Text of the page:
The Map of Tiny Perfect Things

  • 19 Jun - 25 Jun, 2021
  • Mag The Weekly
  • Reviews

One can only dream of having a morning routine as breezy, efficient, and cheeky as seventeen-year-old Mark (Kyle Allen) in the opening scene of Amazon’s The Map of Tiny Perfect Things, a soothing romcom, buoyed by excellent lead performances, that glides on seamless choreography as much as its romantic hijinks. Mark, a prototypical white American teen with a backwards hat, sunglasses and iPod headphones, sails through the film’s unbroken, eye-catching first montage, nailing every mark as if he’s rehearsed it a thousand times: toss a snack to a jogger, snatch a coffee from the top of a car, swing his bike into a just-emptied parking spot, hop into a pick-up bed, give directions to the cute girl on the corner without her needing to ask where, or how.

Mark’s grooved, cyclical existence is upended by the arrival of Margaret (Kathryn Newton), the only other person mired in what the two mutually call their “temporal anomaly”. Given that they are the only two with free will to change their day, Mark and Margaret quickly strike up a barbed, compelling friendship of mutual appreciation. Mark is the directionless artist immediately smitten with the mysterious blonde. Margaret is the enigma, a beauty with a dream of becoming a Nasa mission specialist, who will ramble about the unknown fourth dimension – but loathe to discuss any details of friends and family.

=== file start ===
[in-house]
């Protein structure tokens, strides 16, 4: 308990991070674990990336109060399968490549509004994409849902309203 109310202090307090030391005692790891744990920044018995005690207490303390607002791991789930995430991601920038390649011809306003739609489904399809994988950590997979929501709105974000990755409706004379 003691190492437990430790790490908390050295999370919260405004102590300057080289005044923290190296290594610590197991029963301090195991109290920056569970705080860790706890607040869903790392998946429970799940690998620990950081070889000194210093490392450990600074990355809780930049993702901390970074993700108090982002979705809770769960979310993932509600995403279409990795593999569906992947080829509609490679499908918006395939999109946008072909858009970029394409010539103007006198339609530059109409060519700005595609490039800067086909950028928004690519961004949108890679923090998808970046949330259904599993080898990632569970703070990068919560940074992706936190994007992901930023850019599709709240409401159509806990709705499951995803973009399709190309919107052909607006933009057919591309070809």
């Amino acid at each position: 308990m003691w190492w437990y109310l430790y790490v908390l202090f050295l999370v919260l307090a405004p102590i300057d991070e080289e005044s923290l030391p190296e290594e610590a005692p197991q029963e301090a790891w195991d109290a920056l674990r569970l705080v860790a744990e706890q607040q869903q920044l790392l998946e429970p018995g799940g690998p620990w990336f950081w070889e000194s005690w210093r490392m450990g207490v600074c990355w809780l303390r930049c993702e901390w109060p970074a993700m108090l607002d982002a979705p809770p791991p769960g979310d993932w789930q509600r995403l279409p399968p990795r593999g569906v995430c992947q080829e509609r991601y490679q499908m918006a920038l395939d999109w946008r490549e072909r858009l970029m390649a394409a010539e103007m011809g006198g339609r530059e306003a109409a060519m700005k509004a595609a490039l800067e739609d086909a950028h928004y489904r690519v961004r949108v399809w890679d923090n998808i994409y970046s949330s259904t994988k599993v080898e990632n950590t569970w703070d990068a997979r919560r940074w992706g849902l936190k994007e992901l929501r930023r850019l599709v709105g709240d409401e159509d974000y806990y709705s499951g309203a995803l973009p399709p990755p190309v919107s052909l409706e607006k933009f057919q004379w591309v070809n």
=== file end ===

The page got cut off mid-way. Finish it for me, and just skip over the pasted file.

With infinite time at 17, the pair embark on an endearingly cheesy mission: to observe, appreciate, and collect all the tiny, usually unseen, perfect moments in their small town.

It’s obvious, given that they’re the same age, attractive, and the only two people trapped in a time flux, that Mark and Margaret will end up together, and that doing so may hold the key to escape; the protraction of the romance is a genre staple, one the film enjoyably milks for mystery, remaining coy on Margaret’s hesitance for romance. Mark, meanwhile, channels his frustration into some useful lesson for a 17-year-old boy: be less self-obsessed.

All in all, The Map of Tiny Perfect Things holds a contained, idealised world – a trove of rom-com enjoyment and small treasures we had no problem looping through.